(This may totally undercut the previous point, but it’s crazy enough to me that I don’t mind. You want the list of first day college first basemen taken since I started the site back in 2009? We’ve got Chris Shaw, Casey Gillaspie, CJ Cron, and…that’s it. Three guys in seven drafts. That probably shouldn’t amaze me, but it does. As we’ve repeated already, many first basemen are made and not born. College first day guys who can also handle and may eventually play 1B full-time include Kyle Schwarber, Kris Bryant, and Stephen Piscotty. I think all can be corner outfielders at worst, but reasonable minds may disagree. If you’re feeling kind you could also add Bryce Brentz, Kyle Parker, and Michael Choice to that list. I’m not sure I see a future big league first baseman of worth out of that trio, but you never know, right? I suppose the point here is that recent historical trends point towards college first basemen lasting longer than one might think. Or maybe it’s a coincidence based on the fact that we’ve had an unusually underwhelming group of college sluggers in this time frame. Or maybe it’s an arbitrary endpoints thing. Who knows!)
Embarrassing confession time: I don’t know how many picks constitute the “first day” of the draft. Does it change year to year? It must. Do the rounds they televise change? Or is it always the first two? Does that include the supplemental second round? After an exhausting thirty seconds of trying my best to remember, I still wasn’t 100% sure. Thankfully, it’s 2017 and Google exists, so SB Nation to the rescue. I am glad I double-checked rather than just relying on memory — probably would have gone first round and comp picks only — because we can now add 2016 second rounder Pete Alonso to the list. That’s four guys in eight drafts. Will Craig could be the fifth guy, but Baseball Reference has him listed as a 3B on their draft page so that’s that. If I expand my list to Top 100 picks, then we can add AJ Reed, Sam Travis, Daniel Palka, Alex Dickerson, Rich Poythress, Tyler Townsend, and Ben Paulsen to the list. Those last three, all taken in the top 100 — top 90 if you want to be precise — in 2009, my first year doing this for the site, are probably the reason why I didn’t use Top 100 as a cutoff in the first place. So that’s eleven college first basemen in eight drafts taken within the first 100 picks. Wording it that way doesn’t give it quite the same punch as four guys in eight drafts, but it’s still not a whole lot in the grand scheme of things.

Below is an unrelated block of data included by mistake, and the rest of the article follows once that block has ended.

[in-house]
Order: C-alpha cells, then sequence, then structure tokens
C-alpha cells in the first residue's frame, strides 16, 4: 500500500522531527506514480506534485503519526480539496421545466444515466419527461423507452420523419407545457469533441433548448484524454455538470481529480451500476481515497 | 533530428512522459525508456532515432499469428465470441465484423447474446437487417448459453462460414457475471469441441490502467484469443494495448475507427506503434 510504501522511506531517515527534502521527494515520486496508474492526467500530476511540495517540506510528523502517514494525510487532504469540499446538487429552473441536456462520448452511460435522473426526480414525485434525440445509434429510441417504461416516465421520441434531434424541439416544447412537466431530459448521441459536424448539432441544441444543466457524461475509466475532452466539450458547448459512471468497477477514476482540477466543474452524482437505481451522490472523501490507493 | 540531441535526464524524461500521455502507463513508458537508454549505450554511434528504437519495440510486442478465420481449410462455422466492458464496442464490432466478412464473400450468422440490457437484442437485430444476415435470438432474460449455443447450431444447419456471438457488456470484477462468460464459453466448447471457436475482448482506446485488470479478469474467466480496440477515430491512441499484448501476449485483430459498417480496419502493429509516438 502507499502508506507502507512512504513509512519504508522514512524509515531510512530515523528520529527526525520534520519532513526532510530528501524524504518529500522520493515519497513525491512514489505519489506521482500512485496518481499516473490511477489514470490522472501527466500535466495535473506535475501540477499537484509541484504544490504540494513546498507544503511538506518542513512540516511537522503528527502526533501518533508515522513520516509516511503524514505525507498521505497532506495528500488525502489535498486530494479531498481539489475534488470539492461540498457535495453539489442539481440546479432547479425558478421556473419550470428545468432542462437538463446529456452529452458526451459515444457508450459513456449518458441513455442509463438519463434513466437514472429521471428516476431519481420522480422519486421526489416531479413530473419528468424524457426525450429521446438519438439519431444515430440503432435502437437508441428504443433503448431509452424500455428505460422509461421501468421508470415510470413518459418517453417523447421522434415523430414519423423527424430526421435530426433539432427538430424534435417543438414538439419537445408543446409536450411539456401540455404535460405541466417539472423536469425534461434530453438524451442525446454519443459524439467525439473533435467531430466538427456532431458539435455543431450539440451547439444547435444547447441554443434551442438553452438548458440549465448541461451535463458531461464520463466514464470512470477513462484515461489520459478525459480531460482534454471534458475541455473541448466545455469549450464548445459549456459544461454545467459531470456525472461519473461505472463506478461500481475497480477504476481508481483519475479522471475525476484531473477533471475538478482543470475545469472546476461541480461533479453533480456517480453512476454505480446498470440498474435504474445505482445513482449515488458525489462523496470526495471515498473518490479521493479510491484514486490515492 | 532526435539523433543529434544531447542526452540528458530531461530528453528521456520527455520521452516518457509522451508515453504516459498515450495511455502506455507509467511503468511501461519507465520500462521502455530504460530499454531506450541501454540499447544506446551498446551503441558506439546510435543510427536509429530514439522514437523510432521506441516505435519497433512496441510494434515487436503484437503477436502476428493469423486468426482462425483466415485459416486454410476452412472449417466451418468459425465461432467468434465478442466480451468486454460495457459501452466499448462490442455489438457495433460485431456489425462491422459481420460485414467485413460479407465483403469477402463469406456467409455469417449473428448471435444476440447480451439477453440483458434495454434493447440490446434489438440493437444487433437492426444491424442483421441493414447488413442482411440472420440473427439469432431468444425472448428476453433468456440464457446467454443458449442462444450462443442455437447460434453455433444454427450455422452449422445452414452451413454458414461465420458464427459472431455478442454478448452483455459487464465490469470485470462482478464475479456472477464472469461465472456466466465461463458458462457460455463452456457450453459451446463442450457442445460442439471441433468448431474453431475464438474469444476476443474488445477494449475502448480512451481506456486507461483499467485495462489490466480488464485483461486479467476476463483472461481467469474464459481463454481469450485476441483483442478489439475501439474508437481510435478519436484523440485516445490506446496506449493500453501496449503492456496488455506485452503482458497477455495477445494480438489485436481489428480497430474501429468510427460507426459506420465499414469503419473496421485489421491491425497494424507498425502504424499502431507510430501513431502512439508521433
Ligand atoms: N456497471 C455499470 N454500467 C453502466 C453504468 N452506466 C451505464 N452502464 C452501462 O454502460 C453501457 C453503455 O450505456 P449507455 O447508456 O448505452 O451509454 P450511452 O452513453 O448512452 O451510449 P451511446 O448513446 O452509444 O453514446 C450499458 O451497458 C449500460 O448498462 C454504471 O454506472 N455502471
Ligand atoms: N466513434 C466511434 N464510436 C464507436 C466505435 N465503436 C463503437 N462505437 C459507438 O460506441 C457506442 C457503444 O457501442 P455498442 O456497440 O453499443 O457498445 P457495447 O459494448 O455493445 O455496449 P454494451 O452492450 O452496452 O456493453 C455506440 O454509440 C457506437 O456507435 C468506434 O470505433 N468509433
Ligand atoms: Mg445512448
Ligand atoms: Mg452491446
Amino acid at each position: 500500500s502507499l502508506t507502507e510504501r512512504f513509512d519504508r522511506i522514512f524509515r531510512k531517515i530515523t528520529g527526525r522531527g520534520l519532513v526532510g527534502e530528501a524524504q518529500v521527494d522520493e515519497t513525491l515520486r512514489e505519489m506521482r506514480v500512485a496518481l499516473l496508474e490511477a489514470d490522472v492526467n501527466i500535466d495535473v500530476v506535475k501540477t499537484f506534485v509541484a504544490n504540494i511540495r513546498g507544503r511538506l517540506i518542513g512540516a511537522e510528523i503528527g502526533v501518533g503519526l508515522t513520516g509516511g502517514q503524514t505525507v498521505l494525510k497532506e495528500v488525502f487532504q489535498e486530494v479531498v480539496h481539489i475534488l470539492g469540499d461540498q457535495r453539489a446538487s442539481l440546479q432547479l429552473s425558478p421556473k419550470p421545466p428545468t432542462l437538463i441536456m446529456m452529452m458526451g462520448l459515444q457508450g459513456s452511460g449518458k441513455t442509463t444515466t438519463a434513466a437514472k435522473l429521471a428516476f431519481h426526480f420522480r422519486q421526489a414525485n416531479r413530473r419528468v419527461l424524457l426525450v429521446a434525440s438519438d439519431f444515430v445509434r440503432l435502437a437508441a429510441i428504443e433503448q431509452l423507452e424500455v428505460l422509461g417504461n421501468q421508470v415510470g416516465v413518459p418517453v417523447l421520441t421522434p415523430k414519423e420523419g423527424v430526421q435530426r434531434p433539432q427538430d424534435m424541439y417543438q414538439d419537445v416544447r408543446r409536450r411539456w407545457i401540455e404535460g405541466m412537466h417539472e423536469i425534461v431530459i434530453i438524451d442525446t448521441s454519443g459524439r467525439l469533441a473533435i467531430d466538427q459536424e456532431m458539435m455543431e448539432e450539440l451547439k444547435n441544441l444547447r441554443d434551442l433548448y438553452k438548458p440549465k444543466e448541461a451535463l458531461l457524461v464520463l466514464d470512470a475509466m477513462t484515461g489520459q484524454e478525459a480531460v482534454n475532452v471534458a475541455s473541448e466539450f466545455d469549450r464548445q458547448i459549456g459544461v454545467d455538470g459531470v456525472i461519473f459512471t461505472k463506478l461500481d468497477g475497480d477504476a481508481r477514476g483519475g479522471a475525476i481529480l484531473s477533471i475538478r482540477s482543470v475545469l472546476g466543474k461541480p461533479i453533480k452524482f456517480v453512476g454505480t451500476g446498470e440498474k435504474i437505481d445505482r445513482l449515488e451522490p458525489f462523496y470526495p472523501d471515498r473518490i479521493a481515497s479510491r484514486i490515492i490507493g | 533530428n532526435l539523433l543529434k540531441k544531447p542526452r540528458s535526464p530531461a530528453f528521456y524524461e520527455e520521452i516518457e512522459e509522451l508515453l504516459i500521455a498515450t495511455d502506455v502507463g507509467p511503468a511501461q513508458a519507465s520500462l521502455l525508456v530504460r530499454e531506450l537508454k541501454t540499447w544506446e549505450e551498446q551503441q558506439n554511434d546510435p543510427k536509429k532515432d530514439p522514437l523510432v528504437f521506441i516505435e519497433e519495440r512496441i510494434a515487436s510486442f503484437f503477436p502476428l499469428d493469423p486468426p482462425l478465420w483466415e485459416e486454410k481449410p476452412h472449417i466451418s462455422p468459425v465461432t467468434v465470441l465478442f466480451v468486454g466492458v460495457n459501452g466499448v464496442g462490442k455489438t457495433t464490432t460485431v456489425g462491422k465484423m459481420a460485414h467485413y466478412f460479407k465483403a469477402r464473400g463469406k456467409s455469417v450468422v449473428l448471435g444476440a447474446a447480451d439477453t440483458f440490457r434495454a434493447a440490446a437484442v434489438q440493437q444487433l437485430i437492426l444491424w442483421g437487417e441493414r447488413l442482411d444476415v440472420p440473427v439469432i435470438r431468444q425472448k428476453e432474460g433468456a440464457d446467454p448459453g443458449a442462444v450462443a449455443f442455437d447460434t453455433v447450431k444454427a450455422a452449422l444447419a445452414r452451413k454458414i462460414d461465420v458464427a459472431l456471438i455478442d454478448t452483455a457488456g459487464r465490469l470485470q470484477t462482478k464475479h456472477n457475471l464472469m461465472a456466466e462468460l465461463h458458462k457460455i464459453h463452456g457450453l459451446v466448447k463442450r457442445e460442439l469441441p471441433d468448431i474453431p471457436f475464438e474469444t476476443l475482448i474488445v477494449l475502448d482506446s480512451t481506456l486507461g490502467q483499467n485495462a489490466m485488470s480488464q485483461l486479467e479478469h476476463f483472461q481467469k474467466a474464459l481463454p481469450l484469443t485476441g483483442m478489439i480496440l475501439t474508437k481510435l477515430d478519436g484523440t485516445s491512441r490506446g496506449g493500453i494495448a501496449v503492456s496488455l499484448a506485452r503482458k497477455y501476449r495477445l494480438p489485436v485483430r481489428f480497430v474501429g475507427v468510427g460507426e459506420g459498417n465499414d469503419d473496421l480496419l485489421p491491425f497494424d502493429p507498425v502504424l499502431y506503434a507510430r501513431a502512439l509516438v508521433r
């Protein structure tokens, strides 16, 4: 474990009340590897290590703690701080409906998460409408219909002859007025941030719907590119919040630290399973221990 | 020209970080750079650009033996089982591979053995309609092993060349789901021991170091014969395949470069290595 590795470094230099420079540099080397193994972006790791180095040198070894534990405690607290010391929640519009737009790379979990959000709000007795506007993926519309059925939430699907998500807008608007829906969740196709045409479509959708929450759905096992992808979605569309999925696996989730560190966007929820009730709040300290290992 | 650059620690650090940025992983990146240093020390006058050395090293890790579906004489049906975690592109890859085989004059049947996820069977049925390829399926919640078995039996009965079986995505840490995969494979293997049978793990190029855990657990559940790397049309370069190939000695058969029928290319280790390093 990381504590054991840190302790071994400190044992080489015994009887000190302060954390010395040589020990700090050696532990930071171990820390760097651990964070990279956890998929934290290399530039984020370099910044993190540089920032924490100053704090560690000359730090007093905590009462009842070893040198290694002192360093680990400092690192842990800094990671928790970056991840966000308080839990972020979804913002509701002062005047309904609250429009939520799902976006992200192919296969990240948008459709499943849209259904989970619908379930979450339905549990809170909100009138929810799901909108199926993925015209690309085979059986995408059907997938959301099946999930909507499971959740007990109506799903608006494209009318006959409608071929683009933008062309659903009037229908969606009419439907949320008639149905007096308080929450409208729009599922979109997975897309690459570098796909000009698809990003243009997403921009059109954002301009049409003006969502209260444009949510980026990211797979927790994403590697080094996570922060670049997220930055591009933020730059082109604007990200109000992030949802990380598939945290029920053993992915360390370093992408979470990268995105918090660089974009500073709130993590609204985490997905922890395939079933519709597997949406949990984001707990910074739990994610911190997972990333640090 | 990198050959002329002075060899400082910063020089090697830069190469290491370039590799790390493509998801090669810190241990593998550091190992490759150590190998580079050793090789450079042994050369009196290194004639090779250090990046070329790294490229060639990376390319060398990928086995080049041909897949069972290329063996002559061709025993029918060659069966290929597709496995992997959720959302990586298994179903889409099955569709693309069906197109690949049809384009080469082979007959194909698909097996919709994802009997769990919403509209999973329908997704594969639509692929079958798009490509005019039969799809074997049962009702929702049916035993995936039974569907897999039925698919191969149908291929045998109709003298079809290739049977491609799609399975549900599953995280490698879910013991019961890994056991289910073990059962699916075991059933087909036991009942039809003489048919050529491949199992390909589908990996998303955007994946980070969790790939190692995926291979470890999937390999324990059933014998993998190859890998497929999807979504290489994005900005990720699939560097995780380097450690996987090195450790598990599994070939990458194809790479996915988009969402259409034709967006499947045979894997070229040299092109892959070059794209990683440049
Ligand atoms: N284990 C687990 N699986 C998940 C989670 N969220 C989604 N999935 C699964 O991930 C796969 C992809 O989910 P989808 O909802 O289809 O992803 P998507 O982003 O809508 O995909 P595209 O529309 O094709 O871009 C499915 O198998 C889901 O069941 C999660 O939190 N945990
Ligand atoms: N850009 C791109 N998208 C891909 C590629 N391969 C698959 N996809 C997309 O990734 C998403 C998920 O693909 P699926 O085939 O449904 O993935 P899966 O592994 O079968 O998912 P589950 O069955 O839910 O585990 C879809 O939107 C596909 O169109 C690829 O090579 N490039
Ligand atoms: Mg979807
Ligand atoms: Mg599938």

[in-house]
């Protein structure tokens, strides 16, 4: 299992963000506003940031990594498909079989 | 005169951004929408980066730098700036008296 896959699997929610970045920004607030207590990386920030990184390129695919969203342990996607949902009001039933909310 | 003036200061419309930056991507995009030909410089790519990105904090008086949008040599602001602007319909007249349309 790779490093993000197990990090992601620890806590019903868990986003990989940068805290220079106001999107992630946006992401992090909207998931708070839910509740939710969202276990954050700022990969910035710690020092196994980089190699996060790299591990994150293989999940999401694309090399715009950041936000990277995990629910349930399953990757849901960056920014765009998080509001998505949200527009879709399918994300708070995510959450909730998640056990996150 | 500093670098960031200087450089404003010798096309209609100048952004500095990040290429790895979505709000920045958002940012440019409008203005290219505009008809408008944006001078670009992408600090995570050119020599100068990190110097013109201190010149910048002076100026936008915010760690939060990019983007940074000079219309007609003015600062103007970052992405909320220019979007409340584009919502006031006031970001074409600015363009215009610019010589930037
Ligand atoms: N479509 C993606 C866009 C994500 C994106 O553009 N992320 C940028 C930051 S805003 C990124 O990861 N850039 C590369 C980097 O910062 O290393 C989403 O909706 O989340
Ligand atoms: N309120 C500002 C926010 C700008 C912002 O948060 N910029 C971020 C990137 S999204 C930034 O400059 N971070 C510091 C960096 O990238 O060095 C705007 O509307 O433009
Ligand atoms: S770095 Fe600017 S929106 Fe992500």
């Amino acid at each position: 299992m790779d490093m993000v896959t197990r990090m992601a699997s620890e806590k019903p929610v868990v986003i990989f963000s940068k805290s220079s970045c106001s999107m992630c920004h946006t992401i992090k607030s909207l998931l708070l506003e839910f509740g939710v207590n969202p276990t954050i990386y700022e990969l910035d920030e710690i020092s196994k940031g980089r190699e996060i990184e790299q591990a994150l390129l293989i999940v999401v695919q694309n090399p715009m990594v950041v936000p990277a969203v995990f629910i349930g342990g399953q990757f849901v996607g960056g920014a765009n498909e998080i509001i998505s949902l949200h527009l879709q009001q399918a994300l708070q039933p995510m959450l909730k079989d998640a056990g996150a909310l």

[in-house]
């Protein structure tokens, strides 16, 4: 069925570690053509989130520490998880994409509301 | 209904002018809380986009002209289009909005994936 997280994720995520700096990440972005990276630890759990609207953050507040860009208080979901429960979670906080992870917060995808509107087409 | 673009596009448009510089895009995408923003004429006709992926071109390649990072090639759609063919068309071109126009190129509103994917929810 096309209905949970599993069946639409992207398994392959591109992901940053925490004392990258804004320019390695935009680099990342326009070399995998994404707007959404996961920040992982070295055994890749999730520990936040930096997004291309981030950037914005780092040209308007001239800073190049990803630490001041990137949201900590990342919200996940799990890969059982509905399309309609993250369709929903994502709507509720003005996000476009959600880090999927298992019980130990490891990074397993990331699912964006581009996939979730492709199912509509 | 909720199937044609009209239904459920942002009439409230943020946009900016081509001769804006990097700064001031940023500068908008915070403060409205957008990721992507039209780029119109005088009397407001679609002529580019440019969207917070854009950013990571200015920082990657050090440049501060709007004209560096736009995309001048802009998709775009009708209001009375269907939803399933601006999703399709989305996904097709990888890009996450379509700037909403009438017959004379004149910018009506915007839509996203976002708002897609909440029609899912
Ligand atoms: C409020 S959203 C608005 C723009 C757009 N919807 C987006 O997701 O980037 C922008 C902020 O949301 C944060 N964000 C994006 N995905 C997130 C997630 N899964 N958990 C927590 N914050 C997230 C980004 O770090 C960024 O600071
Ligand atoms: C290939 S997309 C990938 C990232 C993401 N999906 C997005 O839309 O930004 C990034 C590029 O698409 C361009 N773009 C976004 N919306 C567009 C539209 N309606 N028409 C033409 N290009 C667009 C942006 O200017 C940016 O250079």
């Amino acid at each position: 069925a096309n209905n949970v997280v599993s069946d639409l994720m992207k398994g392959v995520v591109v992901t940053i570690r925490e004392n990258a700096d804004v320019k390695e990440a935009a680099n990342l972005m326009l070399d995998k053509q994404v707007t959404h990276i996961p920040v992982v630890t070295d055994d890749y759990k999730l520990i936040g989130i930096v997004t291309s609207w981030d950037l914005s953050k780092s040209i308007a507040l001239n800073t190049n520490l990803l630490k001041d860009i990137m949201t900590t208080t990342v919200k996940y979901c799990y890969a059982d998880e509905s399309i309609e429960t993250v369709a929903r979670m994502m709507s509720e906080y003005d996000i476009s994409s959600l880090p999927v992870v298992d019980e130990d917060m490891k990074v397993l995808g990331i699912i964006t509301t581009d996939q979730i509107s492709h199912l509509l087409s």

If you’ve read this far, thank you and sorry for losing the plot. The point of everything above, if there is one at all, is fairly open-ended. I think there’s something to these recent draft trends; real big league teams would be wise to take note and set their own big boards accordingly. Ultimately, my personal hypothesis is that college first basemen remain undervalued draft day assets. Nobody following the modern game will tell you the recent movement towards athleticism and defense is anything but brilliant, lest they get made fun of Twitter for having an opinion that breaks from consensus. I like athletes and premium defenders as much as they next guy. BUT…you need players who can hit, too. And if we’re trying to apply a lesson to any of the rambling mess that preceded this, then maybe all it takes to “win” on draft day is a general awareness of the larger trends going on across baseball. Pick a bat or two you like and wait it out. If you believe there’s any predictive power in yesterday’s post, then at least one or two of the players listed in this top ten will fall outside of the draft’s top ten rounds. That’s wild to me. These are good players! If all of baseball is zigging towards one type of player, then maybe consider zagging towards the big bats. Just a thought.
Hey, 2017 college first basemen! Almost forget about them. Here’s a list…
- Virginia JR 1B/OF Pavin Smith
- Louisville JR 1B/LHP Brendan McKay
- Kentucky JR 1B/OF Evan White
- Wake Forest JR 1B Gavin Sheets
- Michigan State rSO 1B/LHP Alex Troop
- Oregon State JR 1B/C KJ Harrison
- Binghamton rSO 1B/3B Justin Yurchak
- BYU JR 1B/C Colton Shaver
- Florida JR 1B/C JJ Schwarz
- UCLA JR 1B/3B Sean Bouchard
And here are some 2016 lines to kick things off…
.329/.410/.513 with 36 BB/23 K in 228 AB
.333/.414/.513 with 24 BB/33 K in 228 AB
That’s freaky, right? Nearly identical triple-slash lines, same number of at bats, and almost perfectly inverted BB/K ratios. Top is Pavin Smith, bottom is Brendan McKay. There’s been some divergence in their numbers so far in 2017…
.328/.394/.597 – 16 BB/5 K – 134 AB